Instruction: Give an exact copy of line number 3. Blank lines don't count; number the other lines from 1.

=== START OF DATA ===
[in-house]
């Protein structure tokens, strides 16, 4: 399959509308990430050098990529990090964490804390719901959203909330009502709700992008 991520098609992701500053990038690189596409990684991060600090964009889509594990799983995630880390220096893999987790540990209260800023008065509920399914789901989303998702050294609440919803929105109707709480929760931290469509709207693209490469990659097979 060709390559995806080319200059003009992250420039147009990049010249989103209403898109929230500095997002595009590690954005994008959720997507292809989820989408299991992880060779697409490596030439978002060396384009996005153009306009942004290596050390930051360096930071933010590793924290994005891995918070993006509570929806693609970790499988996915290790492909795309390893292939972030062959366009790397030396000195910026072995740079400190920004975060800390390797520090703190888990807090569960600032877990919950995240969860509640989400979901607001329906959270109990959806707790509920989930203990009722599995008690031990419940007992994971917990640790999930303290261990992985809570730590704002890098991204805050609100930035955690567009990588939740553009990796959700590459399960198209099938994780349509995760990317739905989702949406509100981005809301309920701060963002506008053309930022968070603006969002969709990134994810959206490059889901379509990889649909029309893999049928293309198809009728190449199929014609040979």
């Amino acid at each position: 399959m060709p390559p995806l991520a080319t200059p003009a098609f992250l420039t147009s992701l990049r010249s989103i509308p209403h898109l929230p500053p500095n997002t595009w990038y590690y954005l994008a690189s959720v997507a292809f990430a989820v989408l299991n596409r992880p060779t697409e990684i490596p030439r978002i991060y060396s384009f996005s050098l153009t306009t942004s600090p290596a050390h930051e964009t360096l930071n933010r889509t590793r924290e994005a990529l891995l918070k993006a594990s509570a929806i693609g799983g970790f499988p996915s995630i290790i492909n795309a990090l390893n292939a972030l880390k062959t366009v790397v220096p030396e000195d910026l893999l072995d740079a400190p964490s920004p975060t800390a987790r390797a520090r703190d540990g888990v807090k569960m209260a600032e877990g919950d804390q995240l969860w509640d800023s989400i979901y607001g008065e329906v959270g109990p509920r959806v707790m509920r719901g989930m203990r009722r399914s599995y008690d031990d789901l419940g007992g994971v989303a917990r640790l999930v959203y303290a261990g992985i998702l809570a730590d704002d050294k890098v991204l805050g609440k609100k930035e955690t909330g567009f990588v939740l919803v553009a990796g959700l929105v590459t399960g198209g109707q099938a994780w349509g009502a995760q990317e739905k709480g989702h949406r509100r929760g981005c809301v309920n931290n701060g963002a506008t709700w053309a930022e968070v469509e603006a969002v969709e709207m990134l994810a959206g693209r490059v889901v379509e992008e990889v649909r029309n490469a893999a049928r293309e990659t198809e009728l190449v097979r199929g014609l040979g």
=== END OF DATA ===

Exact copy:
């Amino acid at each position: 399959m060709p390559p995806l991520a080319t200059p003009a098609f992250l420039t147009s992701l990049r010249s989103i509308p209403h898109l929230p500053p500095n997002t595009w990038y590690y954005l994008a690189s959720v997507a292809f990430a989820v989408l299991n596409r992880p060779t697409e990684i490596p030439r978002i991060y060396s384009f996005s050098l153009t306009t942004s600090p290596a050390h930051e964009t360096l930071n933010r889509t590793r924290e994005a990529l891995l918070k993006a594990s509570a929806i693609g799983g970790f499988p996915s995630i290790i492909n795309a990090l390893n292939a972030l880390k062959t366009v790397v220096p030396e000195d910026l893999l072995d740079a400190p964490s920004p975060t800390a987790r390797a520090r703190d540990g888990v807090k569960m209260a600032e877990g919950d804390q995240l969860w509640d800023s989400i979901y607001g008065e329906v959270g109990p509920r959806v707790m509920r719901g989930m203990r009722r399914s599995y008690d031990d789901l419940g007992g994971v989303a917990r640790l999930v959203y303290a261990g992985i998702l809570a730590d704002d050294k890098v991204l805050g609440k609100k930035e955690t909330g567009f990588v939740l919803v553009a990796g959700l929105v590459t399960g198209g109707q099938a994780w349509g009502a995760q990317e739905k709480g989702h949406r509100r929760g981005c809301v309920n931290n701060g963002a506008t709700w053309a930022e968070v469509e603006a969002v969709e709207m990134l994810a959206g693209r490059v889901v379509e992008e990889v649909r029309n490469a893999a049928r293309e990659t198809e009728l190449v097979r199929g014609l040979g």